Natural resources of Alberta, Canada, include natural gas, oil, minerals, coal and the Athabasca oil sands. Especially rich in resources, this vast region of Canada is considered the country's energy province, despite the challenges of permafrost and extreme temperatures. The largest single contributor to Alberta's GDP, capital investments and exports is energy development. As of 2013, oil and gas technology revenue totaled $33 billion.
The Athabasca oil sands of Alberta contain the world's largest deposits of bitumen, or heavy crude oil. Most of these oil sands - which consist of a mixture of crude bitumen, silica sand, clay minerals and water - are located in the northeastern portion of the province. The bitumen deposits lie across 54,000 square miles of boreal forests and peat bogs, and it is estimated that this area carries approximately 1.7 trillion barrels worth of crude bitumen. Around 20 percent of Albertan crude bitumen can be extracted via surface mining, while the remaining 80 percent rests too deep for open pit mining. Deep mining of bitumen is done through in situ extraction.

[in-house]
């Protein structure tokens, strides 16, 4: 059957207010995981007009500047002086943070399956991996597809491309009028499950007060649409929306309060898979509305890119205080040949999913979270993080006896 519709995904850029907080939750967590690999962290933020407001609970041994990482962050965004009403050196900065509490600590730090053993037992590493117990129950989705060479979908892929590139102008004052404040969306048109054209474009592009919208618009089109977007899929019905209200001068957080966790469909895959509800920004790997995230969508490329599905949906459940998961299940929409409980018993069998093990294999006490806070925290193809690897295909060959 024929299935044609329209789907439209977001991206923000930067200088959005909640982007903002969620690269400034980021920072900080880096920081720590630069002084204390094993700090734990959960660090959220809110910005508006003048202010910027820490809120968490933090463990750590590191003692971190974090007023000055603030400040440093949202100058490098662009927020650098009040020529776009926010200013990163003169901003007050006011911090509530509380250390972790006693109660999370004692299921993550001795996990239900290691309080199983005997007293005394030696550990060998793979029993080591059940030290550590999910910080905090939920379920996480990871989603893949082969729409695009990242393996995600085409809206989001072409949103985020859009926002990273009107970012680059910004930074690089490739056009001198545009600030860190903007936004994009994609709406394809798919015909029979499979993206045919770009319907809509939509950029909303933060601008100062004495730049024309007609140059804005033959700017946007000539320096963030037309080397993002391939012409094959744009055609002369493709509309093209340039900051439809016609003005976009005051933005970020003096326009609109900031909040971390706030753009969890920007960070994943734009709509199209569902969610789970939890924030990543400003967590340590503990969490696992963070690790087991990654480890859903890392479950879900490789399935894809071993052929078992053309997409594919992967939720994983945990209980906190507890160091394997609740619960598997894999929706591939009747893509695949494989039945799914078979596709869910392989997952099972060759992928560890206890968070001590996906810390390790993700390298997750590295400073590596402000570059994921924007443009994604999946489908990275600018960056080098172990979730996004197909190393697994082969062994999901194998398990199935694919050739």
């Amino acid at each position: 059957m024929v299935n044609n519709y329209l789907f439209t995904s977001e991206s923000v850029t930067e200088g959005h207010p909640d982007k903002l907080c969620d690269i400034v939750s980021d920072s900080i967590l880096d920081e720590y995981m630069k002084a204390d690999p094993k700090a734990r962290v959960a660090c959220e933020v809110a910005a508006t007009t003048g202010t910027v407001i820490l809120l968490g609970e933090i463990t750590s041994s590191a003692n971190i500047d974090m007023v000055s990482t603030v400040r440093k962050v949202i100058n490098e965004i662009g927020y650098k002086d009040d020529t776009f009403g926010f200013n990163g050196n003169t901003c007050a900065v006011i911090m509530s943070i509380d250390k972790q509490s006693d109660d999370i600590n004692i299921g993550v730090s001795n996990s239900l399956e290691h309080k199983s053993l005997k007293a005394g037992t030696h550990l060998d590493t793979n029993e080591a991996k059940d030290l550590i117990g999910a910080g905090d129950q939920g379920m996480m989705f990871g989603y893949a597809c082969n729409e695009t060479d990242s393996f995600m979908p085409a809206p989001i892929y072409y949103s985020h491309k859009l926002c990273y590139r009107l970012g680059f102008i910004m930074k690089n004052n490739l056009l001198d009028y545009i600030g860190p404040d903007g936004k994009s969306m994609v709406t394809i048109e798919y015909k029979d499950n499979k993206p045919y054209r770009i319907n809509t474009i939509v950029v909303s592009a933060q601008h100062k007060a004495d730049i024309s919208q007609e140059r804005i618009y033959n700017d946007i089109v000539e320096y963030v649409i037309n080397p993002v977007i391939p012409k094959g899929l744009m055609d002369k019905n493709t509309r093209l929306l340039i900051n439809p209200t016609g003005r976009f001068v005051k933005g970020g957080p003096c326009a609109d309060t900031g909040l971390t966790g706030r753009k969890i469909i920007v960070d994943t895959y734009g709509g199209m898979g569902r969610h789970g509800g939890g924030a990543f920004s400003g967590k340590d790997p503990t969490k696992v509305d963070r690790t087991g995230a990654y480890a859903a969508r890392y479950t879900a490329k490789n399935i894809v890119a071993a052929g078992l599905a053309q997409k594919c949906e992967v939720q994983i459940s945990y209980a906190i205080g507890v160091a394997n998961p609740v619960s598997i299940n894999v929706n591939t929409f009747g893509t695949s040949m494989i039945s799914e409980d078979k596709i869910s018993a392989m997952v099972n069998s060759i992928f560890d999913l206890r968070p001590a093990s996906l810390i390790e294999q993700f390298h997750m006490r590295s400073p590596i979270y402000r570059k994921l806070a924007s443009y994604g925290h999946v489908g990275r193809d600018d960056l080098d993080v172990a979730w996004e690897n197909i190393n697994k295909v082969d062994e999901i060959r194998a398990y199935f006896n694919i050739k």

Open pit mining has a negative effect on the environment, as it is destructive to the Albertan boreal forests and peat bogs. It also requires incredible amounts of water to produce synthetic crude oil. Tailings, which are a residual substance from mining bitumen, are left in specially engineered ponds that also consist of salts, soluble organic compounds, silt and water. Tailings ponds are a significant challenge for the oil sands industry. In situ extraction has much less of an environmental impact.